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Social Studies of Science

Marie-Andrée Jacob
Based on fieldwork in the Committee on Publication Ethics, this paper offers an analysis of the forms of doings that publication ethics in action can take during what is called the 'Forum', a space where allegations of dubious research conduct get aired and debated between editors and publishers. This article examines recurring motifs within the review of publication practices whose ethics are called into. These motifs include: the shaping of publication ethics as an expertise that can be standardized across locations and disciplines, the separation of the research record from relations that produce it, and the divisibility of the scientific paper...
January 17, 2019: Social Studies of Science
Catherine Kenny, Max Liboiron, Sara Ann Wylie
This paper contributes to the growing literature on 'making and doing' in Science and Technology Studies (STS) by describing and theorizing the teaching of making and doing. We describe a collaborative do-it-yourself (DIY) technology project taught simultaneously in Canada and the United States, in sociology and public health, to undergraduates with no prior electronics experience. Students built thermal flashlights - low cost digital tools for making thermal images - and employed them to research their surrounding environments...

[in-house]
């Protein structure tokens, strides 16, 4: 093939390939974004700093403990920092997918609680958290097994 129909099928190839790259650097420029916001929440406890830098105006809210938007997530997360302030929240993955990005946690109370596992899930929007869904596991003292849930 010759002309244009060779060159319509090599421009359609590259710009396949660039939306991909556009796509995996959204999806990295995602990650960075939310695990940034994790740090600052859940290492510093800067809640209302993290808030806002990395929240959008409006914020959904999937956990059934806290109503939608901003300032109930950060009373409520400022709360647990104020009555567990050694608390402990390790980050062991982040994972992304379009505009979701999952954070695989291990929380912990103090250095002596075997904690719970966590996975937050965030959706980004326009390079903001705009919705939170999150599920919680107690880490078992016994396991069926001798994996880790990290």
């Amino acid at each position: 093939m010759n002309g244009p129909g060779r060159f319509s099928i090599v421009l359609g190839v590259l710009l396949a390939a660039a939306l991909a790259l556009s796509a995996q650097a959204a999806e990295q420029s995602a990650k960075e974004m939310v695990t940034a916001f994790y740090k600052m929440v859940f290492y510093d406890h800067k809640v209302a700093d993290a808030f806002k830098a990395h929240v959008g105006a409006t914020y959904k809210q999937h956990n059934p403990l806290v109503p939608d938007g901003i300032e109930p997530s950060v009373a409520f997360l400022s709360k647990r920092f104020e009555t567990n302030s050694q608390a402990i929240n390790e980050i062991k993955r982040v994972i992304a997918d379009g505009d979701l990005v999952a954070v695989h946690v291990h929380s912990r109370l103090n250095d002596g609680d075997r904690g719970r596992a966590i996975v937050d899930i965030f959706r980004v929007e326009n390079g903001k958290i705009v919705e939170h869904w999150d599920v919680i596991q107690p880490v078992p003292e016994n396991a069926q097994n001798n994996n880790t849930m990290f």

January 16, 2019: Social Studies of Science
David Armstrong
Recent technological advances such as microprocessors and random-access memory have had a significant role in gathering, storing and processing digital data, but the basic principles underpinning such data management were established in the century preceding the digital revolution. This paper maps the emergence of those older technologies to show that the logic and imperative for the surveillance potential of more recent digital technologies was laid down in a pre-digital age. The paper focuses on the development of the data point from its use in punch cards in the late 19th century through its manipulation in ideas about correlation to its collection via self-completion questionnaires...
January 12, 2019: Social Studies of Science
Julia Swallow, Alexandra Hillman
This paper contributes to the growing recognition in Science and Technology Studies and medical sociology of the significant role of affect in scientific and clinical work. We show how feelings of fear and anxiety associated with dementia not only shape people's experiences and responses to a diagnosis, but also shape the practices and processes through which assessments and diagnoses are accomplished. What emerges from our research, and provides a distinct contribution to this growing field of study, is the relationship between the uncertainties that pervade the diagnosis of memory problems and the various strategies and practices employed to care for, divert, restrict or manage affective relations...